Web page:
Sunday, 30 January 2011

Itsy bitsy teenie weenie...1940s pinnies

My, oh my! If one size fit all back in the 1940s, grown women must have been like children. I know shapes and sizes have changed since then, but this Hollywood 1667 pattern is really something! 
 I've made views 4 & 5 many times before, but this time making 3 & 5, I stupidly forgot to grade up. The result...extra small pinnies! Never mind, they're still super cute I think so they may make it into the upcoming Etsy store...just listed as XS!

This was my first time making view 3 and it's actually very simple, but with impressive details, like the bows on the neckline and on either side of the waist band. I ldo ove the ribbon, although any tips on how to stop it from fraying would be welcome dear readers. I pinked the ends and covered them with a lick of clear nail varnish. There must be a better way though...anyone?
You've seen many renditions of my view 5 (I'm a one-trick pony), nevertheless, here's my latest one:
 
I'm also making some very slow progress with Casey's swing dress sew-along.  I've finally pieced together the ePattern and cut it all out. I've yet to measure myself, make the necessary adjustments and cut out my actual size. I think this will be more 'sew catch-up' and less 'sew-along'. But I'll get there in the end, I'm certain of it!

10 comments:

  1. Love you aprons. Know hat you mean about hte small sizing. I just finished piecing my swing dress PDF together too. Absolute nightmare. Need to trace and adapt tomorrow. :)

    ReplyDelete
  2. The epatterns coming along. Just started mine too. Not that bad so far, don't you think?? Thought it would be a bit of a headache but it's great!
    Love your latest view 5!(People were teeny in the 40's because rationing and relying on what they could grow themselves meant their diets were low cal and low fat. Perhaps they should revive wartime diets as a means of modern weightloss. Certainly worked!)
    Px

    ReplyDelete
  3. I do so love that (view 5) apron, such a gorgeous design! Dont know a good way to do ribbon, I just cut a sharp diagonal and, like you, a dab of clear nail varnish.

    ReplyDelete
  4. The view 3 apron is so cute. If the aprons are quite small perhaps you could label them for older children / young adults too?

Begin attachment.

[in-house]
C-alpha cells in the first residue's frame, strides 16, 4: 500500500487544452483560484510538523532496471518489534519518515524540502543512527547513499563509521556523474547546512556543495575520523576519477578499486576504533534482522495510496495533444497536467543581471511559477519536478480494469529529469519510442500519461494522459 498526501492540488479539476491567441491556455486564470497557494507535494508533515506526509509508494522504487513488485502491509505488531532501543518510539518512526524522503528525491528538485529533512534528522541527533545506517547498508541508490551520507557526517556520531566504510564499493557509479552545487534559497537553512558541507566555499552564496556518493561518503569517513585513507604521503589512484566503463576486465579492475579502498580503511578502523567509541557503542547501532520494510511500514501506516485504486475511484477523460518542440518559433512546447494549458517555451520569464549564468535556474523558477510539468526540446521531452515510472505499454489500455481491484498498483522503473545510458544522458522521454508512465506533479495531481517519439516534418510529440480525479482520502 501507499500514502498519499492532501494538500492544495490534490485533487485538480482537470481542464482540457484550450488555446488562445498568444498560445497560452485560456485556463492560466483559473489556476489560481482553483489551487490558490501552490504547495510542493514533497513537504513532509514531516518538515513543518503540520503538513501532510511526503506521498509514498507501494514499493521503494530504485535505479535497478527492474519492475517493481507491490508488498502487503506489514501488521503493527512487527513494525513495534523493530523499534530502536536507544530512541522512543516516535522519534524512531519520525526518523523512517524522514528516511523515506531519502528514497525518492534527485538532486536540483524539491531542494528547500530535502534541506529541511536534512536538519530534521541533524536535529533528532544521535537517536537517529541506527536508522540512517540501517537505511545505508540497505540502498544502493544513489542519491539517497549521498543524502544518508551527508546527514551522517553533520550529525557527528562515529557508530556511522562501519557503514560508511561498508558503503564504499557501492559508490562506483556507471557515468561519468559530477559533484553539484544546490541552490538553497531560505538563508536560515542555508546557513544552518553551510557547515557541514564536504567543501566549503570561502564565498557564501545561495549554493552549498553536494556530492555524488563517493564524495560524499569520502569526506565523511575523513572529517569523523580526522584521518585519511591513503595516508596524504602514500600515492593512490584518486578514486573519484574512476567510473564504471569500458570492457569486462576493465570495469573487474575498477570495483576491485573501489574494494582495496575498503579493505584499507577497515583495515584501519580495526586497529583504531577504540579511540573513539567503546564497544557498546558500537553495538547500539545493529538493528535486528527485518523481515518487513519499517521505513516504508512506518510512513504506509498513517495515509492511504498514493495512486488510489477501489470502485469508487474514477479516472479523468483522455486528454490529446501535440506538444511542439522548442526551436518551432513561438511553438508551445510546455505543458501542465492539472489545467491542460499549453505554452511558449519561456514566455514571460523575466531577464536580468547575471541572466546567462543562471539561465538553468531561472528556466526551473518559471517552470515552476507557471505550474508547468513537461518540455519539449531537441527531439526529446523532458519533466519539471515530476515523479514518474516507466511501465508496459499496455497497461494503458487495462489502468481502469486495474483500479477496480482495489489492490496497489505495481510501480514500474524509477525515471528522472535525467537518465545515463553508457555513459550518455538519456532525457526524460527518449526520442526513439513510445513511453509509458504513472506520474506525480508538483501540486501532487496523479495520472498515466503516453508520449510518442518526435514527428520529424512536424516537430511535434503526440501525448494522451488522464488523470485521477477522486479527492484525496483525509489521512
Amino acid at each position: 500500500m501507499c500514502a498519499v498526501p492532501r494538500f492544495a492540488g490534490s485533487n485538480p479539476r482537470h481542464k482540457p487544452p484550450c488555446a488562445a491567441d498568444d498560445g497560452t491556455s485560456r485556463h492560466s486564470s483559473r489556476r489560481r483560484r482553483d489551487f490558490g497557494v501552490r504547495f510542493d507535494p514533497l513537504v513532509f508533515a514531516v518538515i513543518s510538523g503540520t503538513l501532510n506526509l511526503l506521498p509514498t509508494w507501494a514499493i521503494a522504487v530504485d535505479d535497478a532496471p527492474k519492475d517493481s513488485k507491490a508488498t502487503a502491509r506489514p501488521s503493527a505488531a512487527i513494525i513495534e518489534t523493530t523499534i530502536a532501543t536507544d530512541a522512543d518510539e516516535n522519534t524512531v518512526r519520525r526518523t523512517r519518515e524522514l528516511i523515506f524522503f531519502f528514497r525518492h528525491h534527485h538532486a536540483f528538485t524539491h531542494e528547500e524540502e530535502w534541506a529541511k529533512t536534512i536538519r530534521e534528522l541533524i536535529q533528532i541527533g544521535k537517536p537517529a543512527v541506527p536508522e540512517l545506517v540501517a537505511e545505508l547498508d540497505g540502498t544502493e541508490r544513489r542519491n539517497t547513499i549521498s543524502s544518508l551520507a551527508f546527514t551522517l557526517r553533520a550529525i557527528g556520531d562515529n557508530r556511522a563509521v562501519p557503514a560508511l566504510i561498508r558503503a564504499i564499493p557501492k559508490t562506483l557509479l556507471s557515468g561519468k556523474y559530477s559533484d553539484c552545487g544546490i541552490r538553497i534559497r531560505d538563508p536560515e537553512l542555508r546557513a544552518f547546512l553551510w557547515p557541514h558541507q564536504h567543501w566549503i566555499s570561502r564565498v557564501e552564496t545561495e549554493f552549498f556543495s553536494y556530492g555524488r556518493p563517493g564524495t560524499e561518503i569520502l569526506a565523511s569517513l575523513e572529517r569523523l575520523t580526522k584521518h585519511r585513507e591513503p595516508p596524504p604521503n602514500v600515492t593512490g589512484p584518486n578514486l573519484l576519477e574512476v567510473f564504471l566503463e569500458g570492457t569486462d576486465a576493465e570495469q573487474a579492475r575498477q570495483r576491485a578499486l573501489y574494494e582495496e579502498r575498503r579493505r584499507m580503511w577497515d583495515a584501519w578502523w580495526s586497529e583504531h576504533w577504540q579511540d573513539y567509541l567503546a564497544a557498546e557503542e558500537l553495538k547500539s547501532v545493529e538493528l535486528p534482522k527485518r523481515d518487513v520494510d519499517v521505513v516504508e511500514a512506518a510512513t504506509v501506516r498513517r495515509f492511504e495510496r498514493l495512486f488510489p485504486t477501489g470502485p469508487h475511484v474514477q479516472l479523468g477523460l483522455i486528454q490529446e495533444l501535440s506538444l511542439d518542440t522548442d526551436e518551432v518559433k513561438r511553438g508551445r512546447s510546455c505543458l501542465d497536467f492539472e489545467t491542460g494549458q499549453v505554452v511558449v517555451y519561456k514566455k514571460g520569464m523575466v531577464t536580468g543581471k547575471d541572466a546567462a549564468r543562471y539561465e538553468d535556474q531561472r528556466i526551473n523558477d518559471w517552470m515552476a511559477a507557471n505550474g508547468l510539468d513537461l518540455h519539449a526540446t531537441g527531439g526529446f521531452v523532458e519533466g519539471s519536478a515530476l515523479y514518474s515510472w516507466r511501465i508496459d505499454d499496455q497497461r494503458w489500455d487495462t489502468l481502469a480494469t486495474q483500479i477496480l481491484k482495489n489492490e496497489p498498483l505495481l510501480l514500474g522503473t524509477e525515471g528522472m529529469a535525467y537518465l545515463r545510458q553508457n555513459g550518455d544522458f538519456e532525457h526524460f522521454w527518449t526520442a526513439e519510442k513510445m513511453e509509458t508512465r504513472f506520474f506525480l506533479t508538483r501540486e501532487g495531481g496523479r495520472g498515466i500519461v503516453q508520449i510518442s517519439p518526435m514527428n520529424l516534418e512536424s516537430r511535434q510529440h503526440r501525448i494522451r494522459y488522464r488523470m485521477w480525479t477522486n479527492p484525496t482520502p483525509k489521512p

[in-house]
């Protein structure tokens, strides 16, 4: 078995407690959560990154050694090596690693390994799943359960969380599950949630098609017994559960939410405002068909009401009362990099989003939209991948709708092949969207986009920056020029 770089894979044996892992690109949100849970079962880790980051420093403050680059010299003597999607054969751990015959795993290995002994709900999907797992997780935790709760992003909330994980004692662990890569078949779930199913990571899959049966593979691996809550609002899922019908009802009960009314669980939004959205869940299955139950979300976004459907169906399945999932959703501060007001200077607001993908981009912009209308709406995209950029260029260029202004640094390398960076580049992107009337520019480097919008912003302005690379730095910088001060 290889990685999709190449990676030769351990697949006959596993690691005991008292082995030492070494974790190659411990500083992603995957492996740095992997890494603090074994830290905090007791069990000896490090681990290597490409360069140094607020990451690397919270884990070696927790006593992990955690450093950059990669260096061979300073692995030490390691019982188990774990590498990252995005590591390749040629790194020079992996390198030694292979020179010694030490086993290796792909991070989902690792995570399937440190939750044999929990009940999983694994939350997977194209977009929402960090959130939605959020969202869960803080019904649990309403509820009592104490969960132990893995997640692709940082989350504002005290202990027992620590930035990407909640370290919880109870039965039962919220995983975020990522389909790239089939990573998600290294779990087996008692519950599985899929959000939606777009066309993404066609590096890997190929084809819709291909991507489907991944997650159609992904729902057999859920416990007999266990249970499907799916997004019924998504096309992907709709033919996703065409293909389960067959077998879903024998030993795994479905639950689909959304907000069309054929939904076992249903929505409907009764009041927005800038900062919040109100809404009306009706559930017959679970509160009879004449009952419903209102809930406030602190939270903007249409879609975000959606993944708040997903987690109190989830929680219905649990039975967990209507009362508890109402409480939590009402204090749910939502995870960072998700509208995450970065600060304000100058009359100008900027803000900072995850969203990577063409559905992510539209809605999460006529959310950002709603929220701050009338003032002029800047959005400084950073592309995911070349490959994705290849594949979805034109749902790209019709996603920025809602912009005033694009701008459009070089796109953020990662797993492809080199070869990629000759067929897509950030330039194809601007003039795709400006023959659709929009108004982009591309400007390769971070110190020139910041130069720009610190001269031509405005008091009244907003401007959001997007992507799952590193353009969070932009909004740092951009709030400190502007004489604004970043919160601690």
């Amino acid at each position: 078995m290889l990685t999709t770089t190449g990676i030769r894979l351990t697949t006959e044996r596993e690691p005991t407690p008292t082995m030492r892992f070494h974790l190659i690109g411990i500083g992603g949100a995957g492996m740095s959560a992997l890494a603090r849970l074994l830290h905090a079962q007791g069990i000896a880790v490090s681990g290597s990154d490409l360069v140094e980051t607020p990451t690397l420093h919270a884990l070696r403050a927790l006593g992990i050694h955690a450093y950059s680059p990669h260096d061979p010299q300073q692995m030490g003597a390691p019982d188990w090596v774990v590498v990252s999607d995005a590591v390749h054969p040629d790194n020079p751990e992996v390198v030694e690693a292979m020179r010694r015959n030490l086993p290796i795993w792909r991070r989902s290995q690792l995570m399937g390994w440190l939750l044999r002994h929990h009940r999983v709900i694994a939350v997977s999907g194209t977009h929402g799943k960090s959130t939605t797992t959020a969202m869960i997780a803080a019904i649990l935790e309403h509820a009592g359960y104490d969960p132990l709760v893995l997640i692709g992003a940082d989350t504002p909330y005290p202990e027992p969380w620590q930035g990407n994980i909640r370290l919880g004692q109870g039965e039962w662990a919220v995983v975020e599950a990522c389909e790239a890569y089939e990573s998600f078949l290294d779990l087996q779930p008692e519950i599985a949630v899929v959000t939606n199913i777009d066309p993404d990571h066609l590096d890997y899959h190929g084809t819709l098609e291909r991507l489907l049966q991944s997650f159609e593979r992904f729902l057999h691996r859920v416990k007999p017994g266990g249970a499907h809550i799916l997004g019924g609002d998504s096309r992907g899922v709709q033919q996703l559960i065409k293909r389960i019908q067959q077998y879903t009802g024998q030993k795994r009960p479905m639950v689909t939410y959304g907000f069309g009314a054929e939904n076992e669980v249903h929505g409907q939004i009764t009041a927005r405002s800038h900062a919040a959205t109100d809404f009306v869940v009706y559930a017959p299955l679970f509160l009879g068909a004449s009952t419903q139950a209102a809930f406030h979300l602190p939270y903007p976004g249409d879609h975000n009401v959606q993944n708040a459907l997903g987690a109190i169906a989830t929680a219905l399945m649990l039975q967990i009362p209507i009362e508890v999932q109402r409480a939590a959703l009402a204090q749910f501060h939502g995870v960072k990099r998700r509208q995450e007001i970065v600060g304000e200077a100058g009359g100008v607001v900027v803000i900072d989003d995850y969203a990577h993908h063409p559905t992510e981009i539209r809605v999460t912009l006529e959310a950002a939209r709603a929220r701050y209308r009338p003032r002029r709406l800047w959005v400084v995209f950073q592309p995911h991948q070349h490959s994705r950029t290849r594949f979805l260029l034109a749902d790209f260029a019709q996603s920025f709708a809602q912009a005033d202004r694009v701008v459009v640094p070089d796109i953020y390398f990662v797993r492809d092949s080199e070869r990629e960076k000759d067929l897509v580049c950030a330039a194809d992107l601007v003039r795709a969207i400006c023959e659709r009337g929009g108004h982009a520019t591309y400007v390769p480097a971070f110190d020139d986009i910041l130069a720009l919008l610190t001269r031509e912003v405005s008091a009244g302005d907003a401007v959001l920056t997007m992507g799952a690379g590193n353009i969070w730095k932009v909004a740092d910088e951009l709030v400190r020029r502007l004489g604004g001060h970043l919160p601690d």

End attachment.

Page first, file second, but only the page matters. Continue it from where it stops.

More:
I think you can melt the end of ribbon with a candle flame if it's synthetic! I wouldn't try it though I'd probably end up setting the whole thing on fire.

    ReplyDelete
  5. Gorgeous aprons, your shop's going to be doing good business when it's up and running. Have you tried crossgrain ribbon? I'm sure I read somewhere it's better for dressmaking because it doesn't fray (don't quote me on that though, I may have just made it up!). Seamstar.co.uk does broader widths but it may be more expensive. I cut my muslin out yesterday for the Swing Dress but I've got the advantage of an old fashioned paper pattern! x

    ReplyDelete
  6. I was going to suggest the burn method too to the ends of the ribbon. If you are careful, most synthetic ribbons will melt when you put them near flame. Just carefully melt the ends in a flame and you'll be set.

    ReplyDelete
  7. I like the second one! Also, email me your address, so I can mail you the patterns!!

    ReplyDelete
  8. Thank you all for the lovely comments and of course your ribbon tips...I'll try not to burn the flat down!!!

    Jane, you're as kind as always. Good work with the Swing Dress, I guess it must help having the old-school pattern to work with. I'm seriously lagging behind, but I hope to get there in the end!

    Molly, I emailed you my details on the day that you announced winners. Strange that it didn't get through, I'll try again. Thanks again for the giveaway!

    ReplyDelete
  9. lovely, nice that they are from a 40's pattern.....just the kind of thing I would like!x

    ReplyDelete
  10. I love the pleated itsy bitsy teenie 1940 pines pattern with all the pleats in front. Have you made it yet. Where can I find the pattern for this
    Myra@sirisonline.com

    ReplyDelete